Frequently mixing two drugs is called polydrug use, which poses another set of health concerns. Cocaethylene production is specifically associated with people who mix alcohol and cocaine. When these two substances are combined, cocaethylene develops in the liver and passes into the bloodstream. The risks of cocaethylene in the bloodstream are cardiovascular issues, stroke and increased impulsivity.

Alcoholism and Families

Many consider alcoholism a family disease, as it affects not only the person suffering but also their loved ones. Living with an alcoholic can be particularly complicated as families witness the extent of the condition.

People often don’t know how to help a family member who has alcoholism, and sometimes they unintentionally enable alcoholic behaviour. Most families have good intentions but also want to protect their loved one. Protecting someone with alcoholism by covering or lying for them enables their addiction. (12)

Additionally, many alcoholics develop co-dependent relationships with members of their family as they rely on them for financial or emotional support, and family members attach their self-worth to helping care for the alcoholic. Co-dependent relationships often stop alcoholism sufferers from seeking professional help.

a boy watching his parents drink alcohol

Children of Alcoholic Parents

A fifth of people who are treated for alcohol addiction in the UK live with a dependent child. (5) Many children of alcoholic parents don’t have positive role models and stability in their lives. The impact of a dysfunctional childhood can cause issues for people in adult life, and these children often struggle to maintain functional relationships, have trust issues, engage in approval-seeking behaviours and judge themselves harshly. (13)

Also, children who have alcoholic parents are four times more likely to develop alcohol issues themselves. This is because alcoholism is thought to be hereditary. (1)

If a mother drinks during her pregnancy, her child could be born with foetal alcohol syndrome. Alcohol can be passed to a baby through the placenta, which can damage development, affect cells in their brain and spinal cord or result in miscarriage. Babies who survive foetal alcohol syndrome may have lifelong problems. (14)

group therapy session

Getting Help for Alcohol Addiction

If you or a loved one needs help with alcohol addiction, the best option is rehabilitation. Our alcohol rehabilitation programme involve 24-hour inpatient care in a calm and safe setting to ensure your comfort and the best chance of recovery. Outpatient programmes are available as part of our aftercare plan.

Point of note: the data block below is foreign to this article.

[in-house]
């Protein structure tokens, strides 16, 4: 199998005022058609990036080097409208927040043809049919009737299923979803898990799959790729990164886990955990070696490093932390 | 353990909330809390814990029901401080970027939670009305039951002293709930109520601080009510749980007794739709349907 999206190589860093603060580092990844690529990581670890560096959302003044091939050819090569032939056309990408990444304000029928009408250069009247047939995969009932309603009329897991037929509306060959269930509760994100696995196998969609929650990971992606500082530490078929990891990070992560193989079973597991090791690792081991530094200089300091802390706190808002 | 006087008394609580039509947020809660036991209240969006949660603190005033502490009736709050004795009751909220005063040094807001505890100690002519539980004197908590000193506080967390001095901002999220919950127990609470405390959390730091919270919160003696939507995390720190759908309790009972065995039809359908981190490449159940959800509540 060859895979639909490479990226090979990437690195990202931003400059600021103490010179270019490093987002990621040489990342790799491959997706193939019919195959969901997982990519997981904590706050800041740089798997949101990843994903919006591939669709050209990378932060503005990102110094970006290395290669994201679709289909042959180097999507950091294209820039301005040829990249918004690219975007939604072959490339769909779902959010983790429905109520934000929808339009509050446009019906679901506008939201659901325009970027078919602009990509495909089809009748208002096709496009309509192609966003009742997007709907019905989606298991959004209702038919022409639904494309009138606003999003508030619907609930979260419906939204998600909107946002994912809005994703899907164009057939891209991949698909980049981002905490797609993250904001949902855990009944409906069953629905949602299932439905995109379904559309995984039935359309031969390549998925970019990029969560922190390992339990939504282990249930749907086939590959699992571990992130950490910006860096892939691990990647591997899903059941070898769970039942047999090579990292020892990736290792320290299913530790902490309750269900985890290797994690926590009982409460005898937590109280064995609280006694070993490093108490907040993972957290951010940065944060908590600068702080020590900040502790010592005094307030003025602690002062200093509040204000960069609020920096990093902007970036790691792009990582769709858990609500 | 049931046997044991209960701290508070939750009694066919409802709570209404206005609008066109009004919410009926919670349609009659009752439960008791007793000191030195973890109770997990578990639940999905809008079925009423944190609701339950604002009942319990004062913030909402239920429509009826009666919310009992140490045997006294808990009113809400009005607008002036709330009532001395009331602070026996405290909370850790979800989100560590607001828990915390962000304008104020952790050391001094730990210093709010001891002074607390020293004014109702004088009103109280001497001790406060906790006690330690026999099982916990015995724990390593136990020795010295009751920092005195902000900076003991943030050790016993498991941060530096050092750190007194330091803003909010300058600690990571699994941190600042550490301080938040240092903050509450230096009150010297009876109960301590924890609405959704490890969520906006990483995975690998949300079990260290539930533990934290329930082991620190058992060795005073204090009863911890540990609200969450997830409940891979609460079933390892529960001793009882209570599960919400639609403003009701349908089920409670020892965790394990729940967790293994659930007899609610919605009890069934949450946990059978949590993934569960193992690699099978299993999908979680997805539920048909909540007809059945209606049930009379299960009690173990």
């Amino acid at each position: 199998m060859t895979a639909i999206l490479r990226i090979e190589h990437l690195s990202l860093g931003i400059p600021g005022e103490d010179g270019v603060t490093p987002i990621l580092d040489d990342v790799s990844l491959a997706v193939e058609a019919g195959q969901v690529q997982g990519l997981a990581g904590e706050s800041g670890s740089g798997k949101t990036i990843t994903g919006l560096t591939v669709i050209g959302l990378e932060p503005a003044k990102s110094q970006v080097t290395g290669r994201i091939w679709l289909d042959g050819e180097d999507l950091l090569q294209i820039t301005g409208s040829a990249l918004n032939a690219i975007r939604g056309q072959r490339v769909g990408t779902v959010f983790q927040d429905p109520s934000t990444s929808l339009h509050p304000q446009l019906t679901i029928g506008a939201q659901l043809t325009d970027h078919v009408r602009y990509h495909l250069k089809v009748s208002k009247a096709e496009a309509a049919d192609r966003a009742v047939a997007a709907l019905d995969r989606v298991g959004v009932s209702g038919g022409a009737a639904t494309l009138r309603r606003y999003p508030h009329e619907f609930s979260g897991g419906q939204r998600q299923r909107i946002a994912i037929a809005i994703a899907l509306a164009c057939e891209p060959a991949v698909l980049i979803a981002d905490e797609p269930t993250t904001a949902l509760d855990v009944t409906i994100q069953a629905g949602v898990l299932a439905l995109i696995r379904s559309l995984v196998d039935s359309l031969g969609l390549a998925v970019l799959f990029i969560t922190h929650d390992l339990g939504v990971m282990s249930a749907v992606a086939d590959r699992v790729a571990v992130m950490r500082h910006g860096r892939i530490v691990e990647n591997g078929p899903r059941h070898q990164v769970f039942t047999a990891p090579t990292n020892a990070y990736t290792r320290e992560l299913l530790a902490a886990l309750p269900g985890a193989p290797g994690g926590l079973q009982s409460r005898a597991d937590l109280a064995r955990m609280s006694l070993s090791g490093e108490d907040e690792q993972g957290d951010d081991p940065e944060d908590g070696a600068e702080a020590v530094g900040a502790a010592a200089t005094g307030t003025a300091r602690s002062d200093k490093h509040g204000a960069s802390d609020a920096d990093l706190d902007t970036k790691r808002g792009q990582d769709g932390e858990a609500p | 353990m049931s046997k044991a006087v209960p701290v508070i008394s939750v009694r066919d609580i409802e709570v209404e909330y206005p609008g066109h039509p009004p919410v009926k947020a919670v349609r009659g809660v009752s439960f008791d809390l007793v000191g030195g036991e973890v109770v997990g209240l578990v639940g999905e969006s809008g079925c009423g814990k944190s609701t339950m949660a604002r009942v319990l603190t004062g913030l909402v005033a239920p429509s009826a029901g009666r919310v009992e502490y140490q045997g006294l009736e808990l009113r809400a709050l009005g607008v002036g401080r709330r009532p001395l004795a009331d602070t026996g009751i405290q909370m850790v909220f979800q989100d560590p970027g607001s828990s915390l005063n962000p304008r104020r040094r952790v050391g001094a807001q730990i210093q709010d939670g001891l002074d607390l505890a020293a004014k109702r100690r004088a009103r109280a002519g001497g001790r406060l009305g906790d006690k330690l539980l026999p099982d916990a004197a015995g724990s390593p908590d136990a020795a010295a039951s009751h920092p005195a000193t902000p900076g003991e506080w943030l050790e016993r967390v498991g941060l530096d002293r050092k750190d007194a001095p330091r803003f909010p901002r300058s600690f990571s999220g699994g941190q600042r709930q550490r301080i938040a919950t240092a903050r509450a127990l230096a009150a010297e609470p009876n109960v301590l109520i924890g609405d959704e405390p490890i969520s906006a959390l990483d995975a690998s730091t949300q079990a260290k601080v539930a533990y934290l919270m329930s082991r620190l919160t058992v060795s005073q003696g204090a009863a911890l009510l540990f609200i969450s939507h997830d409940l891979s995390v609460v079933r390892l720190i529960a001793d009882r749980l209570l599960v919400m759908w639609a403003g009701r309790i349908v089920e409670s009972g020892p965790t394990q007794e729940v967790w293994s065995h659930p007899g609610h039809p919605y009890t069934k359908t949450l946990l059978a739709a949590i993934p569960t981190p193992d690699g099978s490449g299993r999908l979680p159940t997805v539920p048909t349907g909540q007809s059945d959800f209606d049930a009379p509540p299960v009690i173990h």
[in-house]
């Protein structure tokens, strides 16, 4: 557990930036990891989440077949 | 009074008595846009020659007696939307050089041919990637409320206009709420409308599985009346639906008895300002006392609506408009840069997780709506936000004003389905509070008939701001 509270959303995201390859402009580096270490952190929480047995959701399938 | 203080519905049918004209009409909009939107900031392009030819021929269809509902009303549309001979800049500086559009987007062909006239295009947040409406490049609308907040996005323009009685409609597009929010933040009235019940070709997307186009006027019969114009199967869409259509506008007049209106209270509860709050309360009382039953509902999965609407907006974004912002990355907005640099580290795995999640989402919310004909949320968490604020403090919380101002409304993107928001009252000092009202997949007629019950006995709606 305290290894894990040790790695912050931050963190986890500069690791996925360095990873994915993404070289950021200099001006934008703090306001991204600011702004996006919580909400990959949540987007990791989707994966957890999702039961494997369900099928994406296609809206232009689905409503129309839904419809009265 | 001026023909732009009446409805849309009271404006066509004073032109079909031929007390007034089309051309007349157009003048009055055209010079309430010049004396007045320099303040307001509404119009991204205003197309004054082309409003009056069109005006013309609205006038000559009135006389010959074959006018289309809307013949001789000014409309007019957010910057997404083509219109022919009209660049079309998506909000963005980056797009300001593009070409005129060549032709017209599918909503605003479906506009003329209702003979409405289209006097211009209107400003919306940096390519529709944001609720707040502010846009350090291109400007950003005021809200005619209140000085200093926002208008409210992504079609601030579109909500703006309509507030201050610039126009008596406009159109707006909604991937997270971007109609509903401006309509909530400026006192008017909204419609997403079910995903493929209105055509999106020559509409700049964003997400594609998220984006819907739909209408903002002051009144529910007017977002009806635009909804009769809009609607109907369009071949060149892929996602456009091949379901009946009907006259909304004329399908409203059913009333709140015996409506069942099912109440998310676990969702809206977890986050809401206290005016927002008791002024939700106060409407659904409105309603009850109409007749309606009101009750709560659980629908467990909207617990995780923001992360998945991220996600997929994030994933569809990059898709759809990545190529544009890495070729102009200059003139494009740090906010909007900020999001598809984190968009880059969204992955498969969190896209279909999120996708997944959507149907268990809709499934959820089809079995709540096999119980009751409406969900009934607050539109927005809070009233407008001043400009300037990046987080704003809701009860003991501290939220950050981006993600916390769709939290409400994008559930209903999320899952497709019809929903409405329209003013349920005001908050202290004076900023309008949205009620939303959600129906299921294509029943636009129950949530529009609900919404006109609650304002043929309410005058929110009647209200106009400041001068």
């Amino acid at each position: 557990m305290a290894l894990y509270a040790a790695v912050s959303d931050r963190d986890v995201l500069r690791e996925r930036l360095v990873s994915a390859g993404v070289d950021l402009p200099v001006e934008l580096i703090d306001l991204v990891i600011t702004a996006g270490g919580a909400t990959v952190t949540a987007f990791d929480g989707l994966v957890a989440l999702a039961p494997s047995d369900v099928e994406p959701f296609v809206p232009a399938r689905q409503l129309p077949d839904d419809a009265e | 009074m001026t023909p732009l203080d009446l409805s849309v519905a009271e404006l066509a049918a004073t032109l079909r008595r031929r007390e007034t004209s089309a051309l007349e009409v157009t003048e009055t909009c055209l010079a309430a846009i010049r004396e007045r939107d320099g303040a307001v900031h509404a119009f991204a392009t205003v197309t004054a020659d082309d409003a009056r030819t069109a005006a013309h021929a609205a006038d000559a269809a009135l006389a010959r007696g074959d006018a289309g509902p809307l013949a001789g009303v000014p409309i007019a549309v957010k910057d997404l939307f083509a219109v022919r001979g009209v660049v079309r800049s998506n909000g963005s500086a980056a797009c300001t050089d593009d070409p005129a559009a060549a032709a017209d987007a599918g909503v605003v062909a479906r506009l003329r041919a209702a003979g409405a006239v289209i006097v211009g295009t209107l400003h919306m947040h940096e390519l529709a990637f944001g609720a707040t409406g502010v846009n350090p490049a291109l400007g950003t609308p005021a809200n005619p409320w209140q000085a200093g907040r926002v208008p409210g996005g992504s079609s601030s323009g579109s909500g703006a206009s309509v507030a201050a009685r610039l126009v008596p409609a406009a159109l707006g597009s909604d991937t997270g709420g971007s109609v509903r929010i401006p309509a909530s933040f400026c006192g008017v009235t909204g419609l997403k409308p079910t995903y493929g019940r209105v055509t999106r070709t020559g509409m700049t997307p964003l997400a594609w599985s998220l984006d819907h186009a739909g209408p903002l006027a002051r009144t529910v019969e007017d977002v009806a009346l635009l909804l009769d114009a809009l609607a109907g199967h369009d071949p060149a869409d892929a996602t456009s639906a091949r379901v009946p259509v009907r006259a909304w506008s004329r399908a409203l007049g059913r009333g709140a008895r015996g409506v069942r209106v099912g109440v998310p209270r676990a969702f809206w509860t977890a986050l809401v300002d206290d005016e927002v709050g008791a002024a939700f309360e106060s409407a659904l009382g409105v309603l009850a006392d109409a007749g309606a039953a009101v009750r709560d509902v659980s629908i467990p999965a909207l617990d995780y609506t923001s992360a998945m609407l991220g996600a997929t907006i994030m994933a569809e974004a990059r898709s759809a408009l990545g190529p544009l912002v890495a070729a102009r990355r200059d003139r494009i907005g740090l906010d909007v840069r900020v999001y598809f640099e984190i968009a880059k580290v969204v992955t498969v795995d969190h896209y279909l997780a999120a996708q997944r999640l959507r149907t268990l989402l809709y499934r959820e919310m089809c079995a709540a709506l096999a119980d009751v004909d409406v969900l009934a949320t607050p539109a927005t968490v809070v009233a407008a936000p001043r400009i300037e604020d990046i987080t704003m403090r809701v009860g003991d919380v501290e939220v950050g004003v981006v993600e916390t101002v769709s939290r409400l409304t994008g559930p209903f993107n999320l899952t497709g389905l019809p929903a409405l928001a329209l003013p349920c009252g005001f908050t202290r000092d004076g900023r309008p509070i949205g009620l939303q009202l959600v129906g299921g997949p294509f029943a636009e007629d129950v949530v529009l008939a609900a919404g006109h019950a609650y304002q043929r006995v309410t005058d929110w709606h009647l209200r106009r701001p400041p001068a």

During rehabilitation, you will also receive psychotherapy that is individual to your addiction, mental and physical health. The types of psychotherapy we offer include cognitive behavioural therapy, family therapy, psycho-social workshops, co-dependency support and psychodynamic therapy. We are dedicated to your health; thus, we will create a bespoke treatment plan, including both one-to-one and group counselling, made up of the most suitable holistic and traditional methods.

If you are alcohol-dependent and require detoxification, our programmes offer medical detox to keep you safe and help you cope with uncomfortable withdrawal symptoms.

Your care doesn’t end as you walk out of the door. Recovery is an ongoing process. This is why we provide free aftercare.

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Alcohol Addiction FAQ

Is there a cure for alcohol addiction?
There is no absolute cure for alcoholism, and some people relapse. However, the treatments and therapies that rehabilitation programmes offer are extremely effective in helping you manage your condition, and many remain sober for the rest of their lives. (15)
Is alcohol addiction a disease?
Yes, alcoholism is considered a chronic brain disease because alcohol alters your brain chemistry. Once the balance of neurotransmitters in your brain has changed, your reward centre becomes pathological. (15)
How long does it take to become addicted to alcohol?
There is no set time for the development of alcohol addiction. Everybody is different, and not everyone who abuses alcohol becomes addicted. Some people may abuse alcohol for years before developing alcoholism, whereas for others, it may only take a few weeks. (1)
How do I help an alcoholic?
There are many ways you can help someone who has an alcohol addiction. Understanding alcoholism is the first step to helping your loved one recover, as it is important to learn what is beneficial to their recovery and what behaviour may enable their addiction. Being supportive but firm and intervening when the time is right will also help an alcoholic seek the professional help they need. (16)